Hypnosis in the Operating Room: Wound Healing
Ginandes et al published the results of a clinical trial that examined the effect of hypnosis on postsurgical wound healing in 18 women undergoing reduction mammaplasty.28,29 All the women received the same surgical protocol and postoperative care, and were randomly assigned to usual care, adjunctive supportive attention, or adjunctive hypnosis. The hypnosis group was seen weekly for eight weeks (two weeks prior to surgery until six weeks after) for administration of a scripted hypnotic induction. The induction was recorded on audiotape at each session and provided to the patient. The hypnosis group received therapeutic suggestions for decreased inflammation, visible soft-tissue restoration, and accelerated tissue remodeling via direct, indirect, structured, and open-ended suggestion. During the eight sessions they also were provided with positive expectancy for comfort and rapid wound healing, diminished bleeding, healing imagery, and hypnotic skills for positive time distortion.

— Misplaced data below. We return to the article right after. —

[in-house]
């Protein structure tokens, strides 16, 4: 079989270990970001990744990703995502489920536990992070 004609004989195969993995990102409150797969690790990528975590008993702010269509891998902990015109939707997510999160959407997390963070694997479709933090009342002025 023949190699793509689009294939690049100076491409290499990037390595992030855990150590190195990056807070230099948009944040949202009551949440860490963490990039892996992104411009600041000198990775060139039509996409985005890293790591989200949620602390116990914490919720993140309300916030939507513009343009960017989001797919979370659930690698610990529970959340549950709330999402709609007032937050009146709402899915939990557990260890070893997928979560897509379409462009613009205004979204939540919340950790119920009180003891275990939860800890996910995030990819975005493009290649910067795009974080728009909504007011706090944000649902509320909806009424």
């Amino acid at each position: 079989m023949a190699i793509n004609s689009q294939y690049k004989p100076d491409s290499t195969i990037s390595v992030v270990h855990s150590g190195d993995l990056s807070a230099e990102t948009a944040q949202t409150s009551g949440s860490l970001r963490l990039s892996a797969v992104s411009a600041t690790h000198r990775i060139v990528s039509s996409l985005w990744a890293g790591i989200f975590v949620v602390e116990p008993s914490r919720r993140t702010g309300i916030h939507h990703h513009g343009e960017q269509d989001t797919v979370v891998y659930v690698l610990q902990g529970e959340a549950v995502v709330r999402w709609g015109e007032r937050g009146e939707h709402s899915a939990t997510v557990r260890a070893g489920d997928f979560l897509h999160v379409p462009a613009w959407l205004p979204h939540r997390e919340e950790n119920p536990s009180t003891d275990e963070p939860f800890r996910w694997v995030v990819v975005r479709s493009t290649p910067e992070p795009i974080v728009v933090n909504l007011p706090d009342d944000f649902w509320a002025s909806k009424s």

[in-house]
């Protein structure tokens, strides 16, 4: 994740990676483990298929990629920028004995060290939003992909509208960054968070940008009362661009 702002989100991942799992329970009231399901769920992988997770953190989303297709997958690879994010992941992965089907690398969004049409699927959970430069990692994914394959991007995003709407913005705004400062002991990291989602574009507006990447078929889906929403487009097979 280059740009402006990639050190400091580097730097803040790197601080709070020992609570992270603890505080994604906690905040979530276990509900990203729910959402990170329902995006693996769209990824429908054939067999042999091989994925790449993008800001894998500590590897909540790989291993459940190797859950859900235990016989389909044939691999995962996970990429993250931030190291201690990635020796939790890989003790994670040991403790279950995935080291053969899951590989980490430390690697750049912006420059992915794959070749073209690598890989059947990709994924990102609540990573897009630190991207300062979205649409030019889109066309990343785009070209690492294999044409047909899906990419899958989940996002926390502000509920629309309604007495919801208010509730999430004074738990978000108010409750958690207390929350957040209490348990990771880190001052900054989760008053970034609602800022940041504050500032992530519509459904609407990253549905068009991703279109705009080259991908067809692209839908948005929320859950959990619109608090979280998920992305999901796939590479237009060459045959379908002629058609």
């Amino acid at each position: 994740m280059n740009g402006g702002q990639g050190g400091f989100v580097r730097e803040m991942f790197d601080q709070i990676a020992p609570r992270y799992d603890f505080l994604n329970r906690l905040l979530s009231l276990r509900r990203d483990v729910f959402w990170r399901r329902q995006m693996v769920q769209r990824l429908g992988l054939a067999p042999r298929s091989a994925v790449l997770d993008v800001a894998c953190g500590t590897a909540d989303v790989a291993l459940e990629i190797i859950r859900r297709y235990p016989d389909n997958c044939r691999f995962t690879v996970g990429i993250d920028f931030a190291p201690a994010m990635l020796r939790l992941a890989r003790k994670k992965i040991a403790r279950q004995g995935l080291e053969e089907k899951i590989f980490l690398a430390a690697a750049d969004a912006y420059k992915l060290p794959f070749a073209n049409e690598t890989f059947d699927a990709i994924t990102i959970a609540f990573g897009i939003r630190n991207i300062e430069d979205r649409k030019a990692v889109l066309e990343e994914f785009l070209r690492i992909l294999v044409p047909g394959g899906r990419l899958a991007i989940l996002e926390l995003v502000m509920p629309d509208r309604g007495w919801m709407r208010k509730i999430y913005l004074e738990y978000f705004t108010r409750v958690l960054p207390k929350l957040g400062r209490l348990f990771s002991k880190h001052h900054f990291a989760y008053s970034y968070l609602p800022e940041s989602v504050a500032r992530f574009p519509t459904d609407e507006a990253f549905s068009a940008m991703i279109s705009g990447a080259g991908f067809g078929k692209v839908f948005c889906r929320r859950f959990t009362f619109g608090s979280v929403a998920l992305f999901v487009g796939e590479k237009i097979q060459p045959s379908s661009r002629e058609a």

The supportive attention group paralleled the hypnosis group, receiving weekly 30-minute sessions that emphasized focused attention about feelings toward the surgery and surgical experience. Digital photographs of the incision were assessed at one and seven weeks with a wound assessment inventory (WAI) measuring edema, erythema, and exudates (which was substituted for open wound size). Subjective ratings of pain and perceived healing at one and six weeks were obtained along with an objective functional recovery assessment, which was determined using an SF-36 health survey completed at enrollment and seven weeks postoperative.
Nurse ratings on the WAI were significant for accelerated healing in the hypnosis group (P < 0.001). The hypnosis group had the most rapid healing over time, followed by the supportive attention group; the usual care control group had the slowest rate of healing. Physicians’ ratings from digitized photographs did not achieve statistical significance, but trends were consistent with the pattern observed from nurses’ WAI ratings. Similarly, patients also noted a trend toward greater wound healing in the predicted pattern, but the finding also did not achieve statistical significance.